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“Bite-Size Bits of Local, National, and Global History”
Lebanon in Lebanon County, Pennsylvania — The American Northeast (Mid-Atlantic)
 

Union Canal Company of Pennsylvania

 
 
Union Canal Company of Pennsylvania Marker image. Click for full size.
By Don Morfe, May 31, 2015
1. Union Canal Company of Pennsylvania Marker
Inscription. Proposed by William Penn in 1690 to tap the agricultural wealth of the Commonwealth and give access to a second settlement on the Susquehanna River, the Canal was the first ever surveyed in the United States. This was done by David Rittenhouse and William Smith in 1762 and 1770.

First charted as the Schuylkill and Susquehanna Canal Co., work was begun in 1792 under the direction of William Weston, an English Engineer. Several miles of the Canal were dug and 5 locks were built between Myerstown and Lebanon before financial difficulties caused the work to cease. It was this area that President George Washington visited in 1793.

The State Legislature granted permission to raise $400,000 by lottery in 1795. In two decades and fifty drawings, $33 million was awarded in prize money; but only $270,000 reached the coffers of the Canal Company. This was the largest canal lottery in the nation’s history.

Reorganized in 1811 as the Union Canal Company of Pennsylvania with Samuel Mifflin as President, work began in 1821 and the Canal was completed for the opening in 1828. A branch canal was finished in 1832, reaching from the Water Works north to Pine Grove to tap the coal fields and supply much needed water for the Summit Level. The Canal required an elaborate pumping system to keep the Summit Level from going dry. Canvass White, of

Union Canal Company of Pennsylvania Marker image. Click for full size.
By Don Morfe, May 31, 2015
2. Union Canal Company of Pennsylvania Marker
Erie Canal fame, was the chief engine with Simeon Guilford as his assistant. The cost was in excess of six million dollars.

The 102 locks of the Canal were built too small (8 ½’ x 75’) and could not accommodate the larger boats from the Pennsylvania Canal and the Schuylkill Canal. Enlargement took place in the 1850’s increasing lock size to 17’x90’. A flood in June of 1862 devastated the Canal from Pine Grove to Middletown. Costly repairs, continual water problems, and the completion of the Lebanon Valley Railroad in 1857 from Reading to Harrisburg reduced the revenues and caused the closing of the Union Canal in 1885.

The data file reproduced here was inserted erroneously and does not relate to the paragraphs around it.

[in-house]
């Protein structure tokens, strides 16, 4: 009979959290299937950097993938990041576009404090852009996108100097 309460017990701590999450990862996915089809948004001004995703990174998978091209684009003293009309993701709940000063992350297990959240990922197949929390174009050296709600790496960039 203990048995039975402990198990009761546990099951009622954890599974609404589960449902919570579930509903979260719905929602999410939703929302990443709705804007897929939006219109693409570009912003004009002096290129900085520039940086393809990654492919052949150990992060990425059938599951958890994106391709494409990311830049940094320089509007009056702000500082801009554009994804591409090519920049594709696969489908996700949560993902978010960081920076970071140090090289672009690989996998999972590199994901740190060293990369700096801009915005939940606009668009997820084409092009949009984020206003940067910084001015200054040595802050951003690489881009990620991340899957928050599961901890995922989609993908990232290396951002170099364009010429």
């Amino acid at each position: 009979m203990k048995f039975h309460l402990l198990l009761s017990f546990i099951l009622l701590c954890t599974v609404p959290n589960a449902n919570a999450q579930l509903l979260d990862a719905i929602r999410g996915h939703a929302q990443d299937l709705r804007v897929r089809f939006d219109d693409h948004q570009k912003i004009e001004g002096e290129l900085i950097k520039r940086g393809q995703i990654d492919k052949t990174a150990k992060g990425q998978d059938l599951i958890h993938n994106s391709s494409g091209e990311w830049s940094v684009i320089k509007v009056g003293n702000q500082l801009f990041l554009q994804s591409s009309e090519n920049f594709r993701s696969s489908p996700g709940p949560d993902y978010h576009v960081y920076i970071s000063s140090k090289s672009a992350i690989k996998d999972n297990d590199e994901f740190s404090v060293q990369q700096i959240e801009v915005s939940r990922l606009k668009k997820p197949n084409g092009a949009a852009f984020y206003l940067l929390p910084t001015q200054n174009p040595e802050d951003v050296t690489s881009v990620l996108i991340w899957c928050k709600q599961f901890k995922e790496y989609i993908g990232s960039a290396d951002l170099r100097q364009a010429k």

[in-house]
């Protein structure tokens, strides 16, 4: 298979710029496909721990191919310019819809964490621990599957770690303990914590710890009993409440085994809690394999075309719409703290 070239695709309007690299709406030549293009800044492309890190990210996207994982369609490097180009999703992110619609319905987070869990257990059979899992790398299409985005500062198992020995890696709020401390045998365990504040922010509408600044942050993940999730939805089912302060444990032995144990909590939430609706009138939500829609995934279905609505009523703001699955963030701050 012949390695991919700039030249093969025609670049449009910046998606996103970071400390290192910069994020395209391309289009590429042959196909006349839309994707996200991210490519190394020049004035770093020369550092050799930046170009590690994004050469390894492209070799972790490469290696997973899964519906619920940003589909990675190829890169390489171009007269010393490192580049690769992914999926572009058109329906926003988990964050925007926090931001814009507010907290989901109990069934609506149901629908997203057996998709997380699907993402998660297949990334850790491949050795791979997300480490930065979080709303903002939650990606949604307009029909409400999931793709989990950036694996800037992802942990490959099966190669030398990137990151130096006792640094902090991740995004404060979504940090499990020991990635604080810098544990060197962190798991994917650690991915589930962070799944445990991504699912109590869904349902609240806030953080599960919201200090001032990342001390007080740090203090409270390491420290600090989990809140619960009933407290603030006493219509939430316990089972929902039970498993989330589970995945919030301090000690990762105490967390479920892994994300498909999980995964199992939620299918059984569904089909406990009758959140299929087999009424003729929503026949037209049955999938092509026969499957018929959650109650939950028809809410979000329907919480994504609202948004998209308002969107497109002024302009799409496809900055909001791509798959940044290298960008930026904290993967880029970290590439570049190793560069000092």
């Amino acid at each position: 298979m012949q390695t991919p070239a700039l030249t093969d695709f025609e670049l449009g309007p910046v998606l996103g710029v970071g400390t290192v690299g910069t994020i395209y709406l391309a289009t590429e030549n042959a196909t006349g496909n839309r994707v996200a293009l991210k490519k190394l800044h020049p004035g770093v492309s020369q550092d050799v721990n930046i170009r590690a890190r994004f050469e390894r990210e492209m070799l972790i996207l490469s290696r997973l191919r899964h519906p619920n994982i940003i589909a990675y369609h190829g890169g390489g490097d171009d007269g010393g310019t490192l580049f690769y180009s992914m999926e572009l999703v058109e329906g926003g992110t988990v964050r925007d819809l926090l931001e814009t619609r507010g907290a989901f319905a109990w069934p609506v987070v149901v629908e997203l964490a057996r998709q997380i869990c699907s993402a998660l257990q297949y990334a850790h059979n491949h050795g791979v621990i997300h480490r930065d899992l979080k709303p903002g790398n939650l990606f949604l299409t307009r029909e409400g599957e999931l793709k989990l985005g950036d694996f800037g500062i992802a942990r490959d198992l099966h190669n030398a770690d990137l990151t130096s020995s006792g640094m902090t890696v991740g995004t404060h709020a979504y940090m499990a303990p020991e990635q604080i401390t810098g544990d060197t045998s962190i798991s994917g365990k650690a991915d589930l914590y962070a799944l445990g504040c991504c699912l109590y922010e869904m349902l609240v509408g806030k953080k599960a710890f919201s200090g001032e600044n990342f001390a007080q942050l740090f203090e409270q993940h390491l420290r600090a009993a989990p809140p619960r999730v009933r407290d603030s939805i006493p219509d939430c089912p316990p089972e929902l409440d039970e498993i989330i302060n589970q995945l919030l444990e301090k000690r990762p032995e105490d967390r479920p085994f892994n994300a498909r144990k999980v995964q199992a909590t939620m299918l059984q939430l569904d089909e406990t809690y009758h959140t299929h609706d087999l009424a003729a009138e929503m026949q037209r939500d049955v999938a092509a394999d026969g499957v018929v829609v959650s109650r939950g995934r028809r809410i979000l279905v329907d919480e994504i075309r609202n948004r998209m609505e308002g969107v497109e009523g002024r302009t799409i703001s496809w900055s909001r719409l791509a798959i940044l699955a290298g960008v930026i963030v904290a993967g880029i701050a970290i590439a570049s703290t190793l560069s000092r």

Erected 1988 by Lebanon County Historical Society.
 
Marker series. This marker is included in the Union Canal marker series.
 
Location. 40° 20.894′ N, 76° 27.386′ W. Marker is in Lebanon, Pennsylvania, in Lebanon County. Marker is on Tunnel Hill Road (Pennsylvania Route 4001). Click for map. The marker is located on the grounds of the Union Canal Tunnel Park. Marker is in this post office area: Lebanon PA 17046, United States of America.
 
Other nearby markers. At least 8 other markers are within 6 miles of this marker, measured as the crow flies. Union Canal Tunnel (here, next to this marker); a different marker also named Union Canal Tunnel

Union Canal image. Click for full size.
By Don Morfe, May 31, 2015
3. Union Canal
(approx. 0.2 miles away); Courthouse Lampposts and Courthouse Bell (approx. 2 miles away); Lebanon County (approx. 2 miles away); Union Canal (approx. 3.6 miles away); Cornwall Iron Furnace (approx. 4.7 miles away); John Walter (approx. 5.8 miles away); Cornwall Furnace (approx. 5.9 miles away). Click for a list of all markers in Lebanon.
 
Categories. Waterways & Vessels
 
Sign in Union Canal Tunnel Park image. Click for full size.
By Don Morfe, May 31, 2015
4. Sign in Union Canal Tunnel Park
 
 
Credits. This page originally submitted on , by Don Morfe of Baltimore, Md 21234. This page has been viewed 173 times since then and 7 times this year. Photos:   1, 2, 3, 4. submitted on , by Don Morfe of Baltimore, Md 21234. • Bill Pfingsten was the editor who published this page. This page was last revised on June 16, 2016.
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